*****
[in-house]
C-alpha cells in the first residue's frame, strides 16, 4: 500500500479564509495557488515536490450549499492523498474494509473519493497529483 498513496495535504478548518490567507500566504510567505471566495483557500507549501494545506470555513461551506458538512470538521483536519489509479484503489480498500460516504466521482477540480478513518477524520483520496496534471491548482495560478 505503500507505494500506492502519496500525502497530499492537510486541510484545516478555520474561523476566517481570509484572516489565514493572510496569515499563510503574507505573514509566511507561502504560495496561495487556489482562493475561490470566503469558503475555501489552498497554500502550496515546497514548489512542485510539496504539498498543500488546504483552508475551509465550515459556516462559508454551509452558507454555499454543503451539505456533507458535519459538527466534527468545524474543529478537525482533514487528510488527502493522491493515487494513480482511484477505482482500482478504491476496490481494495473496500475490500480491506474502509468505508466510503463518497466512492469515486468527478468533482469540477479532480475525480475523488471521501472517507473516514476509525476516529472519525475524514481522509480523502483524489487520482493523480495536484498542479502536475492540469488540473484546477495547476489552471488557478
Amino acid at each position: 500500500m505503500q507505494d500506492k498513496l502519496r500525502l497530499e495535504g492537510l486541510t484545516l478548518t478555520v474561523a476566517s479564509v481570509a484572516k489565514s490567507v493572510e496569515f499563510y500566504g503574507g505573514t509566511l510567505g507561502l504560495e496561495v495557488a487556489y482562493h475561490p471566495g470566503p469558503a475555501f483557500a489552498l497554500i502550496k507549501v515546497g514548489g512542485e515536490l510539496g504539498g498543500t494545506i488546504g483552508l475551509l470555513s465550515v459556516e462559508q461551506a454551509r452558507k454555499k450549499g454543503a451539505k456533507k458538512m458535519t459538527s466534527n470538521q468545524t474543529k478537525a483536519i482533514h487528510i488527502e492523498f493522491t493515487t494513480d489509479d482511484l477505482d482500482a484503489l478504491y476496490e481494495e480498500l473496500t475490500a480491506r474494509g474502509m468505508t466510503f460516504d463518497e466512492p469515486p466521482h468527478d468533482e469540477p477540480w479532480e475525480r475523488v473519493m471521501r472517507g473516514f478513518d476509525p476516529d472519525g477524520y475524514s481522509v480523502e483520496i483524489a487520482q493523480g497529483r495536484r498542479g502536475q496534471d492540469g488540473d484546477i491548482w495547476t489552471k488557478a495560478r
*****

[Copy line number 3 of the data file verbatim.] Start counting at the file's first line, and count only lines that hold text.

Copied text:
Amino acid at each position: 500500500m505503500q507505494d500506492k498513496l502519496r500525502l497530499e495535504g492537510l486541510t484545516l478548518t478555520v474561523a476566517s479564509v481570509a484572516k489565514s490567507v493572510e496569515f499563510y500566504g503574507g505573514t509566511l510567505g507561502l504560495e496561495v495557488a487556489y482562493h475561490p471566495g470566503p469558503a475555501f483557500a489552498l497554500i502550496k507549501v515546497g514548489g512542485e515536490l510539496g504539498g498543500t494545506i488546504g483552508l475551509l470555513s465550515v459556516e462559508q461551506a454551509r452558507k454555499k450549499g454543503a451539505k456533507k458538512m458535519t459538527s466534527n470538521q468545524t474543529k478537525a483536519i482533514h487528510i488527502e492523498f493522491t493515487t494513480d489509479d482511484l477505482d482500482a484503489l478504491y476496490e481494495e480498500l473496500t475490500a480491506r474494509g474502509m468505508t466510503f460516504d463518497e466512492p469515486p466521482h468527478d468533482e469540477p477540480w479532480e475525480r475523488v473519493m471521501r472517507g473516514f478513518d476509525p476516529d472519525g477524520y475524514s481522509v480523502e483520496i483524489a487520482q493523480g497529483r495536484r498542479g502536475q496534471d492540469g488540473d484546477i491548482w495547476t489552471k488557478a495560478r